Small-group, computer-mediated argumentation in middle-school classrooms: The effects of gender and different types of online teacher guidance

Christa S.C. Asterhan*, Baruch B. Schwarz, Julia Gil

*Corresponding author for this work

Research output: Contribution to journalArticlepeer-review

59 Scopus citations

Abstract

Background. Research has shown the importance of careful teacher support during collaborative group work to promote productive discourse between students (Webb, 2009). However, this research has traditionally focused on face-to-face communication. The role of online teacher guidance of small-group computer-mediated discussions has received little attention, especially in secondary school classroom settings. Researchers of computer-supported collaborative learning (CSCL), on the other hand, have traditionally focused on software-embedded features, such as scripts, to support a-synchronous peer dialogue, and less so on human guidance of synchronous group discussions. Aims. The main aim of the present in vivo, experimental study is to examine whether online teacher guidance can improve the quality of small-group synchronous discussions, and whether different types of guidance (epistemic or interaction guidance) affect these discussions differently, when compared to an unguided condition. The second goal of this study is to explore potential differences between all-female and all-male discussion groups. Sample. Eighty-two 9th graders (three classrooms) and six teachers from a rural high school in Israel. Results. Whereas epistemic guidance only improved aspects of the argumentative quality of the discussion, interaction guidance only improved aspects of collaboration. Discussions of all-girls groups scored higher on aspects of collaboration and argumentative quality, compared to all-boys groups. Conclusions. The findings show that teacher guidance of synchronous, online discussions in classrooms is realizable and reasonably reaches its intended goals. Training should be focused on acquiring various guidance strategies to augment their beneficial effects. Furthermore, future research should pay more attention to potential gender differences in peer-to-peer argumentation.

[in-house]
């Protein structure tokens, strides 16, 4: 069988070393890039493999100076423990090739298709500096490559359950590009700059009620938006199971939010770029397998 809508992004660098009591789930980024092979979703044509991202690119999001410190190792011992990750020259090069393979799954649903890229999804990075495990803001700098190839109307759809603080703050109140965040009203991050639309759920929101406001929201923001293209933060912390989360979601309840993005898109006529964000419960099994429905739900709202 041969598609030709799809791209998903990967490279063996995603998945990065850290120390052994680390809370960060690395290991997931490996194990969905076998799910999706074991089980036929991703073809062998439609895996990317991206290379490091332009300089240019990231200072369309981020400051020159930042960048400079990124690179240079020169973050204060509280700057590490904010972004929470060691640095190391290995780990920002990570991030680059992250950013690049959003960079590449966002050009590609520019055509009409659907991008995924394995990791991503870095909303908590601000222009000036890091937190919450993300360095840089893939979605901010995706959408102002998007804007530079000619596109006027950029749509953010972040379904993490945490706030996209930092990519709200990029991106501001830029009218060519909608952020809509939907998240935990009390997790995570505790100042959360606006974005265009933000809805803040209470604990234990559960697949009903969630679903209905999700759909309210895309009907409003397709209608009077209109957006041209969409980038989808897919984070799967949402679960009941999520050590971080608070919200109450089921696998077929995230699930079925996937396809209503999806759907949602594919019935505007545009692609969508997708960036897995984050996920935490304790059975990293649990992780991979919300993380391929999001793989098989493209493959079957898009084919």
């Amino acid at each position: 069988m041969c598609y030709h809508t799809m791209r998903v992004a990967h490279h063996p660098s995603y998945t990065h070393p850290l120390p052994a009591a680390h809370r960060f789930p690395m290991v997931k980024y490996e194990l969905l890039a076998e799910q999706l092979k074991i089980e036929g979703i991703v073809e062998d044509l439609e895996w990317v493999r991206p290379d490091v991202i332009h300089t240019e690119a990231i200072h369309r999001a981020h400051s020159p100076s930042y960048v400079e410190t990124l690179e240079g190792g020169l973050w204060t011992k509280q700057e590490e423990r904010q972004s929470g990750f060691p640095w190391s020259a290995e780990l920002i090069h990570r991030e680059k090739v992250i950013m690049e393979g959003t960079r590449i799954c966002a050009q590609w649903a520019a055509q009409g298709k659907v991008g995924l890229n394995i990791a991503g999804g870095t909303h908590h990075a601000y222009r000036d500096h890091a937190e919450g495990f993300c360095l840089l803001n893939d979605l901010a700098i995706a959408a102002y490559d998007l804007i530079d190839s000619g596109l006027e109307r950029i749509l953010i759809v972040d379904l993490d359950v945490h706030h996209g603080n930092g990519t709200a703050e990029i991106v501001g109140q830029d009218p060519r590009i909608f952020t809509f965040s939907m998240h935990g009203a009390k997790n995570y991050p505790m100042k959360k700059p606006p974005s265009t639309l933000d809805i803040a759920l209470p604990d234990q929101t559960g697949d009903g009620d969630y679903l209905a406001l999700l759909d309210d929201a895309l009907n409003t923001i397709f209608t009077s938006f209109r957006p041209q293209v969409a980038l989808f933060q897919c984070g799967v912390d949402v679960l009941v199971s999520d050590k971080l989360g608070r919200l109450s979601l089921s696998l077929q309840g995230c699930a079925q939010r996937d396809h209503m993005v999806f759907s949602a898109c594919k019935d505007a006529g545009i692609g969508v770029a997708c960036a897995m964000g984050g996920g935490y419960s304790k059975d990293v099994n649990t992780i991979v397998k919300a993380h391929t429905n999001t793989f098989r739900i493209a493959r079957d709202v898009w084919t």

Original languageAmerican English
Pages (from-to)375-397
Number of pages23
JournalBritish Journal of Educational Psychology
Volume82
Issue number3
DOIs
StatePublished - Sep 2012

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